I wrote this one year ago and I’m delighted to share it again for Fandango’s Flashback Friday as it also follows my running theme today. I hope you like it!
Oliver craved the euphoric happiness of freedom he felt whilst running. He’d run the four miles to work his shift as a bartender and run home too. On his day off, he’d jog to the beach and dash through the breaking waves, a blissful smile on his face. Oliver never trained to be a sprinter; it was the distance he loved. One day he saw a sign and took a chance. He sprinted to the sports centre and signed up for the biggest event of his life. From then on, his joy of running became an obsession. He trained and worked toward the new goal. He longed to be a gold medallist and now his chance was coming. As often as life allowed, he pushed himself further and further along the beach. Always wearing his red running shirt and black shorts. Each time he’d run until his muscles burned and his chest heaved with the strain. Despite the pain, the exertion and success were exhilarating.
“You training for something, lad?” asked an old fellow with his dog. “I’ve seen you running here most day for weeks.
“I’m training for the Olympic Marathon!” Oliver replied jogging passed with a smile. He waved to the old fellow every time they crossed paths after that.
Then it was marathon day and everything changed. Oliver was never seen running on the beach after that. Slowly his essence faded away as if he’d never been there at all.
Some years later an old artist came to the beach. He set up his easel and began to paint. With a masterful hand, he stroked washes onto his canvas. Waves rolled into existence by the elegant swirls of his fan brush.
A runner in a blue running shirt and black shorts appeared jogging along the waterline.
The artist snapped his picture with an old polaroid camera. He hooked the instant print into his easel with a smile. Taking roundhead and rigger brushes, he popped the fit-looking fellow into his painting. There was but one difference, the runner on the canvas had a red running top and black shorts. How he wished he could run. Full of reverie, he moved on to pebbles and rocks on the beach, dabbing them in with a soft oval filbert brush.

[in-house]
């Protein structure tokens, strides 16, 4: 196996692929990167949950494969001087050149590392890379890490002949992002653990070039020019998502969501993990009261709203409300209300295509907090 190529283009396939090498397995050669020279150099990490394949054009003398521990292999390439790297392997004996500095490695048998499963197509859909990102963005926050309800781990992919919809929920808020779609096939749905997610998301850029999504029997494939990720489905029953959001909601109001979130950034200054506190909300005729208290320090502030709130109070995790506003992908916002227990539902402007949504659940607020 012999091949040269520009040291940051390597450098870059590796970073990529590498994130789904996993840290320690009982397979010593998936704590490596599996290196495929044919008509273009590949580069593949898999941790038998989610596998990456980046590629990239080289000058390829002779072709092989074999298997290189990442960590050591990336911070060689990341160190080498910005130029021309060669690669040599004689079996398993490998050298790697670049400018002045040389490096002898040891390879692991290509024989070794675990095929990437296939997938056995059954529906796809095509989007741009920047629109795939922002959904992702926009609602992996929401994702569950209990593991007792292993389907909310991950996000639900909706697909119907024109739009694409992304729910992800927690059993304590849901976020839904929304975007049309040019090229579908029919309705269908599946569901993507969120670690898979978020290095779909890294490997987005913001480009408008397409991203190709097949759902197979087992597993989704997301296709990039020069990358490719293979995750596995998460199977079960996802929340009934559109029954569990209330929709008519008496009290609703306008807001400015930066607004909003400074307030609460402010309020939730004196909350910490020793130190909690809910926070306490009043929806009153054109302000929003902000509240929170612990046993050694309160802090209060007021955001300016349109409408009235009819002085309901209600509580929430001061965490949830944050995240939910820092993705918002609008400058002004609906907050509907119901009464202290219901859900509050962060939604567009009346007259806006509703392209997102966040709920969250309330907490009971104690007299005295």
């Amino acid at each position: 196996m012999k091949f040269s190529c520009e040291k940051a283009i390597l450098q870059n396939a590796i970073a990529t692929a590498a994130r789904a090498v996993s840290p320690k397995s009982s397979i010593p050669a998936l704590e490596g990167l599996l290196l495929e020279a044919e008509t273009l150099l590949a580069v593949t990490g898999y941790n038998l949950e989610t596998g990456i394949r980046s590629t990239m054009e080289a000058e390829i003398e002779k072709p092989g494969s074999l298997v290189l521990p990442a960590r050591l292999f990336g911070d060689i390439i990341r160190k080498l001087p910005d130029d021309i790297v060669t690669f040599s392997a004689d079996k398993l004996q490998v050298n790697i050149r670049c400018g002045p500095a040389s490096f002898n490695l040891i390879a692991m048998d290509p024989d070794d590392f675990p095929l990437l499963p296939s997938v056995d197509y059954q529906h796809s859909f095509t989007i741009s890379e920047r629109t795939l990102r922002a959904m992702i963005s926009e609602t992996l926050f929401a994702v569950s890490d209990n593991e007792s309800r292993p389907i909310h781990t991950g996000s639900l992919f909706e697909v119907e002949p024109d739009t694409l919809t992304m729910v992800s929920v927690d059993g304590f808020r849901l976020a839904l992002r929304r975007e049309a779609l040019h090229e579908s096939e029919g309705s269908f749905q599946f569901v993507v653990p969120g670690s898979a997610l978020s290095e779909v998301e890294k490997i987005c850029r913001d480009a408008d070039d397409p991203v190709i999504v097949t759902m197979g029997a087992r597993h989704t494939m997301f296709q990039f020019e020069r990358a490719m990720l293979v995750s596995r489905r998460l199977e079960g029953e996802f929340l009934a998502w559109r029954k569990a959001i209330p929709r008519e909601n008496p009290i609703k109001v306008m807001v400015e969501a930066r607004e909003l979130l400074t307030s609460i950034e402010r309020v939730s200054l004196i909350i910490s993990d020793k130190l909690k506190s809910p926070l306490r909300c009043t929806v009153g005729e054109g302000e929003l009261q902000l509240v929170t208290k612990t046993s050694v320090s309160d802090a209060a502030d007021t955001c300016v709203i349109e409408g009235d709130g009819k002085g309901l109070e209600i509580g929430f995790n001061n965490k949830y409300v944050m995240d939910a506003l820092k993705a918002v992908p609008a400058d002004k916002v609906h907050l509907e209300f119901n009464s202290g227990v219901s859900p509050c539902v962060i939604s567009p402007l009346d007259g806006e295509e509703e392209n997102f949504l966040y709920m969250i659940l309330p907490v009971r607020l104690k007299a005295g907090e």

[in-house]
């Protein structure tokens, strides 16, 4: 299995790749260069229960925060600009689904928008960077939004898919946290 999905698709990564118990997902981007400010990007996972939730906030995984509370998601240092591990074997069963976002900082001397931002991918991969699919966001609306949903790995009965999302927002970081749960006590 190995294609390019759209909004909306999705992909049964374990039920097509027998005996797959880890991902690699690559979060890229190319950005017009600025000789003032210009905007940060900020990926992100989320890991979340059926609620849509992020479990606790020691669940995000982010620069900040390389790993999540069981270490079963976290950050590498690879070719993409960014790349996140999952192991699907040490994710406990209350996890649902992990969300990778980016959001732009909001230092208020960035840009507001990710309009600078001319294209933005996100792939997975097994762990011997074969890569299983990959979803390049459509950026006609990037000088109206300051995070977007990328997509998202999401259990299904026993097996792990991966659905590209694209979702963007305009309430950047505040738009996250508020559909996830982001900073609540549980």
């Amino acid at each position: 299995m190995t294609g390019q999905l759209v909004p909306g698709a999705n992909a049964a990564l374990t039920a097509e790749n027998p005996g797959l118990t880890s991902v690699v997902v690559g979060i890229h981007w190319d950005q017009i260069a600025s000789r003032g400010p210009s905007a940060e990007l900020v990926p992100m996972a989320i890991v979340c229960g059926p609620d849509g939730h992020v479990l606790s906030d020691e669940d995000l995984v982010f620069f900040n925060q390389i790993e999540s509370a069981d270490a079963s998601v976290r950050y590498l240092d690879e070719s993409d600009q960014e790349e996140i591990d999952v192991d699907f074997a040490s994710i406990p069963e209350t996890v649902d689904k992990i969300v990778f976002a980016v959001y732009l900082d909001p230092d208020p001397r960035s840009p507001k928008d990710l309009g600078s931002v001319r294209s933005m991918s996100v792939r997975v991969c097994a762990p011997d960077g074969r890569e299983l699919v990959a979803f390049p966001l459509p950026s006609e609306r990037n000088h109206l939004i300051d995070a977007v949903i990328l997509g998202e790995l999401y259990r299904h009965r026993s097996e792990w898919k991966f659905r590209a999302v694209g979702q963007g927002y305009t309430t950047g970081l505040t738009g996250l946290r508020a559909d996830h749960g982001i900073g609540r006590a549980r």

He worked for an hour enjoying the sound of the seagulls. Even the raindrops splashing his canvas from time to time couldn’t dampen his enthusiasm. When the painting needed to dry, he moved on to another of the blue and white cloudy sky. He soon had that finished and glazed to a mirror finish. Laying it in the sand, he returned to his runner adding beautiful details with the gentlest touches. When he was happy, he paused to enjoy some ham and cucumber sandwiches.
His painting soon called again. It was time to create that mirror finish by softening and smoothing everything. It was as he worked the runner came back.
“Hey, that’s really good!” said the runner from earlier; admiring the painting.
“Well, thank you.” The old man sat back, scratched his beard, and looked at with a tilt of his head.
“I saw you take my picture as I ran the other way. Is that me in disguise?”
The painter showed him the picture of himself running along the beach. “Actually no, but I used your image to get my proportions right, you see.”
“Very clever. I’m honoured to be your model. Incidentally…” The runner sipped from his water bottle. “You painted him in far more detail than the rest of the picture. Is there a reason?”
“There is…” The painter pulled out a handkerchief and wiped his eyes with a shaking hand.
“Sorry if I upset you.”
“Oh, don’t be sorry, my boy. I’m a silly old fool.” The painter added a couple more brushstrokes then put his brushes down.
“Aw, come on, don’t feel like that.” said the runner stretching a calf.
“I used to love running, like you.” The painter pulled a gold medal from his painting bag. “Won the Olympic marathon many years ago. Never ran again after that.”
“Well done on the medal, that’s amazing! Why did you stop running? I’m Rob by the way.”
“Thank you, Rob. The day I won the marathon; I was hit by a car on the way to the hotel. It smashed my leg. I was never able to run without pain again,” the painter sighed. “The names Oliver. Would you like to join me for a beer?”
Have a great day!